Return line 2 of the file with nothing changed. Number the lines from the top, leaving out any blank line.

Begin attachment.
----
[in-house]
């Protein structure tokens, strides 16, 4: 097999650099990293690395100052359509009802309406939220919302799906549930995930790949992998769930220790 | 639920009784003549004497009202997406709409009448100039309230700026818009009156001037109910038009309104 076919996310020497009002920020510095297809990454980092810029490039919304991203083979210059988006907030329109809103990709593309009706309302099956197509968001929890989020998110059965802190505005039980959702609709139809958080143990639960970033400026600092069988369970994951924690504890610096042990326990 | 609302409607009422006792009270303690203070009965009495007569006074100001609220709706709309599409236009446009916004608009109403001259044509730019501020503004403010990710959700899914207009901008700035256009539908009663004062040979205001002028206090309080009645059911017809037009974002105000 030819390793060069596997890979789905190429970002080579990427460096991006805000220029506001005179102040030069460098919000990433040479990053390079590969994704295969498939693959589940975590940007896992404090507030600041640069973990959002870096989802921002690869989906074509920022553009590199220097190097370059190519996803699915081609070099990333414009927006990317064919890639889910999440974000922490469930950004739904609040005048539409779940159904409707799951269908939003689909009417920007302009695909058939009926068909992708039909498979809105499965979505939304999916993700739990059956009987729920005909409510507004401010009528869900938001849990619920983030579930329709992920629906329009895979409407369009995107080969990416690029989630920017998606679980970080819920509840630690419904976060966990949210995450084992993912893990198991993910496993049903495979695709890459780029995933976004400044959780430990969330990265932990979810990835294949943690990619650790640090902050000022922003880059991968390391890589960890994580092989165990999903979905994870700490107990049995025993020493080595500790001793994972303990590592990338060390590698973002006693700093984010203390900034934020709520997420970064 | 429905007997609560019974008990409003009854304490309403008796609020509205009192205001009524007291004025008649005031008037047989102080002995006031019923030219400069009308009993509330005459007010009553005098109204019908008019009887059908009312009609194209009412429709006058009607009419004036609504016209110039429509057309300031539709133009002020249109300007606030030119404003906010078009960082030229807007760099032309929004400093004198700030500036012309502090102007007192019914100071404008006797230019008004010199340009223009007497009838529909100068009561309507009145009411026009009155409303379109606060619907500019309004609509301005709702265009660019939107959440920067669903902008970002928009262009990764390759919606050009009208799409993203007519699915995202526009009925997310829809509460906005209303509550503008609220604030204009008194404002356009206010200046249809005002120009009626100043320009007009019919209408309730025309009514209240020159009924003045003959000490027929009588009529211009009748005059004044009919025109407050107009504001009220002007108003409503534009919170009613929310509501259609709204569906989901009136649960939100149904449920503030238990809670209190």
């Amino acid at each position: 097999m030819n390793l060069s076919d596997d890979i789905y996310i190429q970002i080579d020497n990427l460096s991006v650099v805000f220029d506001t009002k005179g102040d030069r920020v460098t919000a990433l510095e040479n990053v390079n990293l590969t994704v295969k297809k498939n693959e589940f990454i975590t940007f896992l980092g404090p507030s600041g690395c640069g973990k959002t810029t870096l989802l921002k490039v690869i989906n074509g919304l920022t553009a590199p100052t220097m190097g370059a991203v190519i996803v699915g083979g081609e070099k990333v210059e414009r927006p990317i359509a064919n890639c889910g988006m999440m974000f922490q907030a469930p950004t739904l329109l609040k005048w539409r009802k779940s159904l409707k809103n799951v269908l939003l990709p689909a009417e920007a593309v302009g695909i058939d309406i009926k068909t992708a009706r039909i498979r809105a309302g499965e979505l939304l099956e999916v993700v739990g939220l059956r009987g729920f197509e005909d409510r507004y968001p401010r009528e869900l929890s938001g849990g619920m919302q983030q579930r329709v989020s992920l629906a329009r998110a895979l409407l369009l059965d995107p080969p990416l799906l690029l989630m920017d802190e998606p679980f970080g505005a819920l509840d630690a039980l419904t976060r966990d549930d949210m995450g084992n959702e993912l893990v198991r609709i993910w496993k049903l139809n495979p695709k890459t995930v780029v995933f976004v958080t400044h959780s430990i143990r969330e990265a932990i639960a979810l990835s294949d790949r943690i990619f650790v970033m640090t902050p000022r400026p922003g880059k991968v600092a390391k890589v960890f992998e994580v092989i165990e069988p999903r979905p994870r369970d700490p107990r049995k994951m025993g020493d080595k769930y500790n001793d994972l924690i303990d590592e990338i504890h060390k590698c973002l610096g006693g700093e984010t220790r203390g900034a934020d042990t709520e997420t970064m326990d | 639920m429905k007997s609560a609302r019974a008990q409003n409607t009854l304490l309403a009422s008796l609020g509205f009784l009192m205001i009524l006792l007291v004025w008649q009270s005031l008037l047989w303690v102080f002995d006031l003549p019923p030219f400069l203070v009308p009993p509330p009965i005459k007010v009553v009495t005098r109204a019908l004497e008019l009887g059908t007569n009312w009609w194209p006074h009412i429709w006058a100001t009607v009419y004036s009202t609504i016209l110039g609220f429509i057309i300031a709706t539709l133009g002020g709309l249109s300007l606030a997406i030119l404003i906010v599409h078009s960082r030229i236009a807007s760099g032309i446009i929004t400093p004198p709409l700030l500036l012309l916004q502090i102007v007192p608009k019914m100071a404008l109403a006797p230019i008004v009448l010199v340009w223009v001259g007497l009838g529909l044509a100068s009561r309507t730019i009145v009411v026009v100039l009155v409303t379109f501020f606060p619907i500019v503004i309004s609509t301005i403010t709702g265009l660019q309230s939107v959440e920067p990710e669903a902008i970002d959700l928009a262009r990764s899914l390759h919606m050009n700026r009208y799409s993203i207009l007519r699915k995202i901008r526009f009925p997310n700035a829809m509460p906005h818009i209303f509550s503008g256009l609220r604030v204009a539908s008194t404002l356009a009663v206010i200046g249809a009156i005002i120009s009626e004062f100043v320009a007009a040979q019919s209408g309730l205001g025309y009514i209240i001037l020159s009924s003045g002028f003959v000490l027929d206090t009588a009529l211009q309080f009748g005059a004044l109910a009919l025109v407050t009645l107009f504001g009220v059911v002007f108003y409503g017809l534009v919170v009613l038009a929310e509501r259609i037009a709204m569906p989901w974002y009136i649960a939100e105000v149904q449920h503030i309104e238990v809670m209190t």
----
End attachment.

């Protein structure tokens, strides 16, 4: 097999650099990293690395100052359509009802309406939220919302799906549930995930790949992998769930220790 | 639920009784003549004497009202997406709409009448100039309230700026818009009156001037109910038009309104 076919996310020497009002920020510095297809990454980092810029490039919304991203083979210059988006907030329109809103990709593309009706309302099956197509968001929890989020998110059965802190505005039980959702609709139809958080143990639960970033400026600092069988369970994951924690504890610096042990326990 | 609302409607009422006792009270303690203070009965009495007569006074100001609220709706709309599409236009446009916004608009109403001259044509730019501020503004403010990710959700899914207009901008700035256009539908009663004062040979205001002028206090309080009645059911017809037009974002105000 030819390793060069596997890979789905190429970002080579990427460096991006805000220029506001005179102040030069460098919000990433040479990053390079590969994704295969498939693959589940975590940007896992404090507030600041640069973990959002870096989802921002690869989906074509920022553009590199220097190097370059190519996803699915081609070099990333414009927006990317064919890639889910999440974000922490469930950004739904609040005048539409779940159904409707799951269908939003689909009417920007302009695909058939009926068909992708039909498979809105499965979505939304999916993700739990059956009987729920005909409510507004401010009528869900938001849990619920983030579930329709992920629906329009895979409407369009995107080969990416690029989630920017998606679980970080819920509840630690419904976060966990949210995450084992993912893990198991993910496993049903495979695709890459780029995933976004400044959780430990969330990265932990979810990835294949943690990619650790640090902050000022922003880059991968390391890589960890994580092989165990999903979905994870700490107990049995025993020493080595500790001793994972303990590592990338060390590698973002006693700093984010203390900034934020709520997420970064 | 429905007997609560019974008990409003009854304490309403008796609020509205009192205001009524007291004025008649005031008037047989102080002995006031019923030219400069009308009993509330005459007010009553005098109204019908008019009887059908009312009609194209009412429709006058009607009419004036609504016209110039429509057309300031539709133009002020249109300007606030030119404003906010078009960082030229807007760099032309929004400093004198700030500036012309502090102007007192019914100071404008006797230019008004010199340009223009007497009838529909100068009561309507009145009411026009009155409303379109606060619907500019309004609509301005709702265009660019939107959440920067669903902008970002928009262009990764390759919606050009009208799409993203007519699915995202526009009925997310829809509460906005209303509550503008609220604030204009008194404002356009206010200046249809005002120009009626100043320009007009019919209408309730025309009514209240020159009924003045003959000490027929009588009529211009009748005059004044009919025109407050107009504001009220002007108003409503534009919170009613929310509501259609709204569906989901009136649960939100149904449920503030238990809670209190």